From the comments section of the following article and quoted with permission:
December 30, 2016
Most Reliable PC Hardware of 2016 - Puget Custom Computers
[i]"S3 sleep usually never has any problems - at least ones caused by the GPU. Sometimes we have issues caused by the motherboard, but that is usually due to a buggy new BIOS revision. When that happens, we can usually just revert to an older version, report the issue to the manufacturer, and wait for an updated version.
We usually disable hibernate on our desktops - there isn’t really any advantage over S3 sleep for workstations and with the larger RAM capacities more systems use today it makes for very large hibernate files taking up a bunch of disk space.
Most sleep issues we are able to fix in-house and unfortunately we don’t currently track the times when we had a problem but were able to resolve it without needing to RMA a part. I went back and over the last two years of failures, however, and of the times we couldn’t fix the issue ourselves we have only had to RMA a motherboard for sleep/standby issues three times. Once because it wouldn’t resume if a platter drive was plugged in, and twice simply because the motherboard itself was having issues. Both of those two times were actually with Quadro cards (M4000 and a NVS 810) but since a new motherboard resolved the issue that is probably just a coincidence.
On the GPU side, we only had to RMA a card for sleep issues twice over the past two years - one GTX 970 and one GTX 960. We haven’t had any sleep issues with either Maxwell/Pascal Quadro cards or the new Pascal GeForce cards that were not fixable.
I know we have seen more sleep issues over the last two years than just those five instances, but this just shows how rare it is to be a hardware problem. Normally the issues we see in-house are caused by things like driver or Windows update bugs, or issues with a BIOS update. Those we can usually resolve with our engineering contacts or by reverting to older driver/BIOS versions. For issues in the field, the problems are usually caused by either those same driver/update bugs or peripherals like USB hubs, USB printers, etc. Sometimes customers have installed software that is causing problems but I don’t think that is as common for us. In the DIY community, however, I could see things like fan control software and CPU/GPU overclocking utilities causing sleep issues. Or simply different hardware that we don’t sell. We also tend to stick to the highest quality components, so it is entirely possible that some of those people are using off-brand power supplies or something like that due to their budget constraints that is the actual cause of the problem…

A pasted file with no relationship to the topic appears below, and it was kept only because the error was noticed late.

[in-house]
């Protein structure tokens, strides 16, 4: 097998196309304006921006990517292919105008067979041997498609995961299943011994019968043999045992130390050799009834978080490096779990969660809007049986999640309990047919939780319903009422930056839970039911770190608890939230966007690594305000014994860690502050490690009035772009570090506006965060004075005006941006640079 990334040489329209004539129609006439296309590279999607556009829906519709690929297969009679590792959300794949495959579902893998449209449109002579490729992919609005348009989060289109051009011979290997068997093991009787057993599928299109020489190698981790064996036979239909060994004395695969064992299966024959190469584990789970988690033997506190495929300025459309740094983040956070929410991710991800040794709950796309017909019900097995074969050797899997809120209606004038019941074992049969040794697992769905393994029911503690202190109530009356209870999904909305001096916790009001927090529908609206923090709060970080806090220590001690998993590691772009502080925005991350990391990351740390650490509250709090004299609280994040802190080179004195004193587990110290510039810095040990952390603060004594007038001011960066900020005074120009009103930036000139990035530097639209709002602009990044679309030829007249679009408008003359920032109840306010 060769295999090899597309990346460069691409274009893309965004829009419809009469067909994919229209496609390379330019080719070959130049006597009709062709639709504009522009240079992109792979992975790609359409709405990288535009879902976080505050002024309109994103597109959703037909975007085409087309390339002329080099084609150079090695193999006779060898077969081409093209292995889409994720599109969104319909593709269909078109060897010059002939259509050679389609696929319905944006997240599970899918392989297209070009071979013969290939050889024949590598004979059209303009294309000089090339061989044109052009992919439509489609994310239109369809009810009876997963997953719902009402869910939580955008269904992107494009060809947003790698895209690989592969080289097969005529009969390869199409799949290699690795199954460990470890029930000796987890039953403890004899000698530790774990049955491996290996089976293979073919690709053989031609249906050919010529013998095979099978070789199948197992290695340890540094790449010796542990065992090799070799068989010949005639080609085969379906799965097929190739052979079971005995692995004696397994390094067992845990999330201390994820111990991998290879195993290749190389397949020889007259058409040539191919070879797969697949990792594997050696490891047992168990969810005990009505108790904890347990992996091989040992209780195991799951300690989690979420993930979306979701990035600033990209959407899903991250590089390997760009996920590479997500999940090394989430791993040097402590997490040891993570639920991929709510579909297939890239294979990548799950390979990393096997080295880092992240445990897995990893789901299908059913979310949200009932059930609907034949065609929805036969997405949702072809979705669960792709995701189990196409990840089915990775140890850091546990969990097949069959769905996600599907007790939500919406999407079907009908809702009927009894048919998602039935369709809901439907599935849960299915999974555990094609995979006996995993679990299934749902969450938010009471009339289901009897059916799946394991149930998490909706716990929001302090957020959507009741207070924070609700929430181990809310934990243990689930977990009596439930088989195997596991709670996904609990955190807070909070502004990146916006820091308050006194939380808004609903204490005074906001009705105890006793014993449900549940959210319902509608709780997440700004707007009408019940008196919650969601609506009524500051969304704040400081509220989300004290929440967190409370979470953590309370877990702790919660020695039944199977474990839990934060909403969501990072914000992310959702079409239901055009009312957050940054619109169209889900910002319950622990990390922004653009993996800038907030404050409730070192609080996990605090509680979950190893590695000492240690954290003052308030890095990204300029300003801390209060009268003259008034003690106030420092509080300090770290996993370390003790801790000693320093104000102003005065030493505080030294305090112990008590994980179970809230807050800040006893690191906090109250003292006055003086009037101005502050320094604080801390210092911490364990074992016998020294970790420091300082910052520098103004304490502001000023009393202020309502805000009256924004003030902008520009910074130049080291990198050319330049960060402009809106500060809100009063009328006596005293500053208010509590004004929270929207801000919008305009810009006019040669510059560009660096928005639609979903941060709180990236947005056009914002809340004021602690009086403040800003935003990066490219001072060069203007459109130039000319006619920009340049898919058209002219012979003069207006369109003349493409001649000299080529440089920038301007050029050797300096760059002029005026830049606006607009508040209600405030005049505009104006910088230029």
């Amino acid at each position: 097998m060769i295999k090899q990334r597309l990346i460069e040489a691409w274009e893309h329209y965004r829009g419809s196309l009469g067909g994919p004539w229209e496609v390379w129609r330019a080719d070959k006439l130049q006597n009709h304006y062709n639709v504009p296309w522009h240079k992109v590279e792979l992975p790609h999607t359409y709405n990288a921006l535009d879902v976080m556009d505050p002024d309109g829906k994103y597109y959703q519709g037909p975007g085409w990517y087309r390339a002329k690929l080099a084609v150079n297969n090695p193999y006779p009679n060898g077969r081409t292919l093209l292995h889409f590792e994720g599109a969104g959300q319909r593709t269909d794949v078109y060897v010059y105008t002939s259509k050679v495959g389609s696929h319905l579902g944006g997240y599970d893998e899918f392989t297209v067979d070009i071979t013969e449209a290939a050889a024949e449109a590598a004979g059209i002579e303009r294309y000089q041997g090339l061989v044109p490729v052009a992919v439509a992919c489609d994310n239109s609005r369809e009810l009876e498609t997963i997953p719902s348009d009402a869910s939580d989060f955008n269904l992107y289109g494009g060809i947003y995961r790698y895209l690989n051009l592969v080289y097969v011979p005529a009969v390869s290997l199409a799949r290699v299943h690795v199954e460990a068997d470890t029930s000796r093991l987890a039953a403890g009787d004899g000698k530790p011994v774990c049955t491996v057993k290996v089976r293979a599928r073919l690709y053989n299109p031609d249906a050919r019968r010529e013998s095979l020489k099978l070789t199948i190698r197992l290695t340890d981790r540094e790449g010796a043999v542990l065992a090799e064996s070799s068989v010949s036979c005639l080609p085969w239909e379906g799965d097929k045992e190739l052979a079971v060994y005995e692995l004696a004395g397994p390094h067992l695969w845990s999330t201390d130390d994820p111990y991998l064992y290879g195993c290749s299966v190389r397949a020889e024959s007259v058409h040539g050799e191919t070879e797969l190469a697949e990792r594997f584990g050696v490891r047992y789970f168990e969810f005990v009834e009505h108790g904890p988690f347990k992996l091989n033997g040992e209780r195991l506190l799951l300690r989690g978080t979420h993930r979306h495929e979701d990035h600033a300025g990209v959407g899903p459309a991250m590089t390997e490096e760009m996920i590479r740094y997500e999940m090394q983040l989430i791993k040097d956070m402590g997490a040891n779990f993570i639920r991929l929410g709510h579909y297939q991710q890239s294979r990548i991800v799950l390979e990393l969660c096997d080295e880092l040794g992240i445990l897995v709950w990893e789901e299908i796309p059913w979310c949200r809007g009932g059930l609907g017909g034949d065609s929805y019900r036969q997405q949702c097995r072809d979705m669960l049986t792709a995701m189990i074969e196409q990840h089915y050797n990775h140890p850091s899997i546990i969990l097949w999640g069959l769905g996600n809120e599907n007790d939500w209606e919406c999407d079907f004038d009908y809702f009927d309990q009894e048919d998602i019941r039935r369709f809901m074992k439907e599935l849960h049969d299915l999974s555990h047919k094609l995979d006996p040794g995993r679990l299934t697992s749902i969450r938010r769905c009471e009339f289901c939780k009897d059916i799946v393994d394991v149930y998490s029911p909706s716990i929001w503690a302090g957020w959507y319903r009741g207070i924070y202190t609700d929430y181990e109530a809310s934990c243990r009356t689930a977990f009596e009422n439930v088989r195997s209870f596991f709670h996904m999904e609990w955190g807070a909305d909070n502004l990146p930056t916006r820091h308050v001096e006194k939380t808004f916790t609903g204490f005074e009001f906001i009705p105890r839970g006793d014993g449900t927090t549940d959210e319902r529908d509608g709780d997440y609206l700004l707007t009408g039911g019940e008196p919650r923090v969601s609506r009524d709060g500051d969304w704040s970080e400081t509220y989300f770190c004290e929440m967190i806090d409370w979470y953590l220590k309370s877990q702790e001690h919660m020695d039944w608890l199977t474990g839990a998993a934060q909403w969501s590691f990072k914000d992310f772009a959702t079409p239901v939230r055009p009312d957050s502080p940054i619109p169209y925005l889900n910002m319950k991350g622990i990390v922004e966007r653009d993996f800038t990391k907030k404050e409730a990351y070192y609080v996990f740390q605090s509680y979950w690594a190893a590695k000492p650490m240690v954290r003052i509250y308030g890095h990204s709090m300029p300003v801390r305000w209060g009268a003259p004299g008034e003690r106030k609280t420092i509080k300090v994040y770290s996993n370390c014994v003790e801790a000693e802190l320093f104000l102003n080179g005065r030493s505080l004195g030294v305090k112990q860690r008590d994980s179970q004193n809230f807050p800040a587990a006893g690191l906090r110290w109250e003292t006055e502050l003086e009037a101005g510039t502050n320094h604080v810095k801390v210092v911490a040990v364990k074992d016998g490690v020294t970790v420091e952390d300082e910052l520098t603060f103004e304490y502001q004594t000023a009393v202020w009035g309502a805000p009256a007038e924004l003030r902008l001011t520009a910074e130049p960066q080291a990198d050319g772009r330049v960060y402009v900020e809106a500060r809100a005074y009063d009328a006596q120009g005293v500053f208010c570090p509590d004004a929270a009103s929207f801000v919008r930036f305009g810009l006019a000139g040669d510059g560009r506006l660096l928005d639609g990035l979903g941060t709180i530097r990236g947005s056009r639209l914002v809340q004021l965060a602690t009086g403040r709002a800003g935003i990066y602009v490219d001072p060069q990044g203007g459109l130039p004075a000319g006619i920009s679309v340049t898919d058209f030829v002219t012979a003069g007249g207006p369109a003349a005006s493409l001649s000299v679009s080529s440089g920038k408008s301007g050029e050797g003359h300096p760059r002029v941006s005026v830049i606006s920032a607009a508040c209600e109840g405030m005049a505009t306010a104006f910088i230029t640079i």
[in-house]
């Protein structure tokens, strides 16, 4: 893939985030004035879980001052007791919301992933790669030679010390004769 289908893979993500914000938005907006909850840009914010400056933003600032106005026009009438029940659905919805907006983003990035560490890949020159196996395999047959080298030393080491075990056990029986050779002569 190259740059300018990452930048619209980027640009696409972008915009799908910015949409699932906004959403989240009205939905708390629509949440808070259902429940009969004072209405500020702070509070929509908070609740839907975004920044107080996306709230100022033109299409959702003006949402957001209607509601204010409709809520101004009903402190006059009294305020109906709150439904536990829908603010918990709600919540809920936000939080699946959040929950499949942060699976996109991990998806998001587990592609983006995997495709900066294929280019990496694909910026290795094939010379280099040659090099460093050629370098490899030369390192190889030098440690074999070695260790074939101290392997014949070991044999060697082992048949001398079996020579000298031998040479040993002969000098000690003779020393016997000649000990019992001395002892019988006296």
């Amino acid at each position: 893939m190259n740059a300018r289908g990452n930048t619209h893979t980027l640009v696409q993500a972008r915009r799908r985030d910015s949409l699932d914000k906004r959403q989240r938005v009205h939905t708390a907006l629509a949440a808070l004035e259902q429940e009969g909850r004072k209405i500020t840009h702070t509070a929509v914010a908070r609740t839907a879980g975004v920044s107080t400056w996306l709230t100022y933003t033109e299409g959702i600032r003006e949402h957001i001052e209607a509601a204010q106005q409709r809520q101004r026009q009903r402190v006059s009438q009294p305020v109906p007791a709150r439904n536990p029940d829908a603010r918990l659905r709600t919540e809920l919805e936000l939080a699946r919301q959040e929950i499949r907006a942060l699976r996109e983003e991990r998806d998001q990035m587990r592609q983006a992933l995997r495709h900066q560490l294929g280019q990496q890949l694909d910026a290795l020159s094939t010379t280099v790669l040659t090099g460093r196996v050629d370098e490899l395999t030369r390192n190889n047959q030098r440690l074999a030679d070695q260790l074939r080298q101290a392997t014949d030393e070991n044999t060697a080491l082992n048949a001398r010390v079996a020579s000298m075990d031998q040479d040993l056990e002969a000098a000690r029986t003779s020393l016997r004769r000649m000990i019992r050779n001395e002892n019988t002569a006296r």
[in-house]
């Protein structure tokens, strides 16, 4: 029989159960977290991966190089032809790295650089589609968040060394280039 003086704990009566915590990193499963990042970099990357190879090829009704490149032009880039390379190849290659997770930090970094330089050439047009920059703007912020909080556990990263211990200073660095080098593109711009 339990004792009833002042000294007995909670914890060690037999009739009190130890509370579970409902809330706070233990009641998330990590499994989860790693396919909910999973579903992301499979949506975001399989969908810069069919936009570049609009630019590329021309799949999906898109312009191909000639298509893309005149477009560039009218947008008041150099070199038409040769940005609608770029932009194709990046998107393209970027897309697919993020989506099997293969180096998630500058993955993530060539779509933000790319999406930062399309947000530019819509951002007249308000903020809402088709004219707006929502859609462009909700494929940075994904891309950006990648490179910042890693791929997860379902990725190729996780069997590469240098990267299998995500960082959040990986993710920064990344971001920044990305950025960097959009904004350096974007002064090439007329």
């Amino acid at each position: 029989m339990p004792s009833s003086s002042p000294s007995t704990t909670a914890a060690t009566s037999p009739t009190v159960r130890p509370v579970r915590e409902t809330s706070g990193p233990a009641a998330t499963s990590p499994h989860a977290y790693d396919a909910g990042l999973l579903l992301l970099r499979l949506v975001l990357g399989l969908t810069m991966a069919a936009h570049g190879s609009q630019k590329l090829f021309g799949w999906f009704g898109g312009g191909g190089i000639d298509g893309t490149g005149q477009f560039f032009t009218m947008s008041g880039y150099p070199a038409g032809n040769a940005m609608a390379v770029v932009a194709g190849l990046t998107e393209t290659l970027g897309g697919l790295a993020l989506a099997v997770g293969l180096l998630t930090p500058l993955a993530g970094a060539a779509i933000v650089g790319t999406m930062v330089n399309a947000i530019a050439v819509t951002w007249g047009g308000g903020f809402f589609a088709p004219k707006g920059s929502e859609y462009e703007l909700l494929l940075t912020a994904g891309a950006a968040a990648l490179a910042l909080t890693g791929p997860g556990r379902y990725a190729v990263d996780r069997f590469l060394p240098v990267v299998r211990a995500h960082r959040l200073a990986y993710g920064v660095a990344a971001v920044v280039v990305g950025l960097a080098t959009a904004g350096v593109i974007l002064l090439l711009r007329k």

…Just keep in mind that even though we sell and test thousands of systems a year, that doesn’t mean that what we see is necessarily 100% correct and what others see is wrong. Computers are incredibly complex pieces of technology so we might just be really lucky or maybe we are doing something different that I haven’t even thought of.
Edit: Also keep in mind that most of the systems we sell are using Windows. So for linux-based problems, we don’t have nearly the same sample size as we do for Windows."[/i]
- Matt Bach, (Puget Labs) Puget Systems